Why would a company do a direct listing? What are the key differences between an IPO and a direct listing? And what are the tradeoffs involved in this new approach? In the discussion that follows, Joe Grundfest, W.A. Franke Professor of Law and Business, answers these questions, and more, about direct listings.
What is a direct listing and how does it compare to the traditional IPO process?
In the traditional IPO, there are really two price setting mechanisms that occur within a few hours of each other. First, the underwriter tries to estimate the price at which the security will trade in an active secondary market, and based on that estimate sells the securities at the “IPO price,” typically to a group of institutional or high net worth investors. Your average retail investor typically can’t get into an IPO at the IPO price. Then, a few hours later, the stock starts trading on the Nasdaq market or on the NY Stock Exchange. There, it’s an entirely different group of buyers and sellers that establish an equilibrium price, and that secondary market trading price can diverge significantly from the IPO price.
In contrast, in a direct listing the underwriters never set an IPO price and never sell to a select group of purchasers. Instead, trading begins on the secondary market with any purchaser able to submit a price at which they are willing to buy the shares. The underwriters don’t sell at a price they determine to a select group of purchasers. The market sets the price at the very first instance.
Is the traditional IPO process broken?
Some market participants think it’s working just fine, others think there’s room for improvement, and others think that the process is profoundly broken. The major cause of the debate is a phenomenon known as the “IPO pop” – the tendency for the price of some issuer’s shares to increase significantly above the IPO price on the first day of trading. To the strongest critics of the system, “the pop” is evidence that underwriters are failing to get the best price for issuers. Their concern is not only that the issuers are leaving money on the table because they could have sold their stock at a higher price. They also fear that underwriters underprice because it generates profits for the underwriters’ clients who get to purchase shares at the cheap IPO price, and that the clients return the favor to the underwriter by directing more business to the firms that get them into these hot deals.
Do all offerings result in price pops?
No. Many offerings trade at prices reasonably close to the offering price, and many scholars explain that a modest amount of underpricing is likely necessary in order to provide purchasers with an incentive to take the risk of purchasing stock in a brand-new issuer where the value of its shares hasn’t been established in an active, open secondary market.
Do stock prices ever sink below the offering price?
Yes, they do. That phenomenon is called “breaking bid” and several recent high profile IPOs have broken bid. Uber, Peloton and SmileDirect are examples of three offerings in which the purchasers at the IPO price lost money from the get go.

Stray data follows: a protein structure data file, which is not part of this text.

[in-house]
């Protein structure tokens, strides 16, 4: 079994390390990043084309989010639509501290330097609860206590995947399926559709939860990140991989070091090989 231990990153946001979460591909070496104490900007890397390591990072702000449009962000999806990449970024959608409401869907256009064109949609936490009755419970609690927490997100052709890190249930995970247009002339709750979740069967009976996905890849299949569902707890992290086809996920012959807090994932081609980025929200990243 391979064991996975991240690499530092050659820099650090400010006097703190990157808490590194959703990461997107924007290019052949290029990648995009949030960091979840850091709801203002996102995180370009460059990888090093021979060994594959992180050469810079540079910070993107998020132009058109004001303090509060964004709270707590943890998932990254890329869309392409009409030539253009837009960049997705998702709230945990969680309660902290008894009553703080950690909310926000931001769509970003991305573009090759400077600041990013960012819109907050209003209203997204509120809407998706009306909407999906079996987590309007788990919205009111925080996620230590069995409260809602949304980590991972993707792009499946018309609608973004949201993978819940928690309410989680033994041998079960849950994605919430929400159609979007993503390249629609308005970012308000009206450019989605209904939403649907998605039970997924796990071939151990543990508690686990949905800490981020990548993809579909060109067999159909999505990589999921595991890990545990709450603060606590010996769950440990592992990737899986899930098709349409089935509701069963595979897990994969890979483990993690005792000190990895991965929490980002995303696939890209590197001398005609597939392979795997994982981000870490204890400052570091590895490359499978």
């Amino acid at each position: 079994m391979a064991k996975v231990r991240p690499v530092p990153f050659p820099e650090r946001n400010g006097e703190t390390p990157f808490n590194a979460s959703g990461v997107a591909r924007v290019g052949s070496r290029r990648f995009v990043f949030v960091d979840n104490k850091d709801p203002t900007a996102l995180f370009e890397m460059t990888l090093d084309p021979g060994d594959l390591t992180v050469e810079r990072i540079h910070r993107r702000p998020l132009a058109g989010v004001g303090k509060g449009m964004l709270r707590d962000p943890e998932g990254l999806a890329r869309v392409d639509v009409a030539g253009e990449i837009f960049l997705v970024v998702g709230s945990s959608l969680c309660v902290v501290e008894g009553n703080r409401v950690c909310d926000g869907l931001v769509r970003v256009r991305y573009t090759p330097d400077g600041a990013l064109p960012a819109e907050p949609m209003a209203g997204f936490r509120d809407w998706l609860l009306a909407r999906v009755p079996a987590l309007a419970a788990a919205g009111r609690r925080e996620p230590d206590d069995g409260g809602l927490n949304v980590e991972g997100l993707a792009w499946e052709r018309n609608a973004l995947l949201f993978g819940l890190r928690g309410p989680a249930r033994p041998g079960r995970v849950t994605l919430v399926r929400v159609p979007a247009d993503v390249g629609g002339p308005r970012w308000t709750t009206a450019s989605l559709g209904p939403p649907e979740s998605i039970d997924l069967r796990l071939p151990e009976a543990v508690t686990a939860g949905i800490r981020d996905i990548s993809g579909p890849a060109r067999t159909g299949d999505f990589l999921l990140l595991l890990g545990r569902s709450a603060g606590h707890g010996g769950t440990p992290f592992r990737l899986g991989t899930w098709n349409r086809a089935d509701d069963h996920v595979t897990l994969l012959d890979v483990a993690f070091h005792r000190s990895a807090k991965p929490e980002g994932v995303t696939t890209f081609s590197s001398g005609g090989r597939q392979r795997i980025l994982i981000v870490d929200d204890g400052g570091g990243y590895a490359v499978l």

Are direct listings a real alternative to the traditional IPO?
That’s a topic of debate. Many market professionals believe that the larger issuers who are well known to the investment and retail communities are the issuers most likely to be able to succeed in a direct offering because they don’t need professional underwriters to help drum up demand for their shares. Many market professionals also believe that the direct offering market will evolve by first beginning with the largest, best known new IPOs and then move down market to more obscure issuers as the market gains confidence with the operation of the direct offering process.
Who is the right candidate for a direct listing (and who is not)?
At the outset, the best candidates are likely well-known firms with transparent business models that don’t need underwriters to drum up consistent demand for their shares.
What are some of the challenges facing the direct listing model, and how can the SEC and investors overcome those challenges?
The SEC’s rules in this space are calibrated for the traditional IPO process and need to be tweaked in many different ways to accommodate direct offerings in which the company itself will be selling stock. We know that the SEC has already approved the direct offering process when the shares that come to market are owned by stockholders such as venture capitalists, and are not issued directly by the company itself. There are many different disclosure and process issues that have to be resolved when the company is selling its own stock in a direct offering, and there is every indication that the Commission and its staff are hard at work helping the market figure out how to navigate through these complex details so as to facilitate direct offerings in which the company also sells some of its stock.
Do you think that we will see more direct offerings in the near future?
I am very hopeful. Whether and when they happen depends on the interplay of market conditions with the SEC’s ability to tweak the rulebook so as to facilitate direct offerings in which issuers sell their own shares. There’s every reason to believe that the Commission will help get the market to a point where direct offerings become a viable alternative to the traditional IPO for a large number of issuers.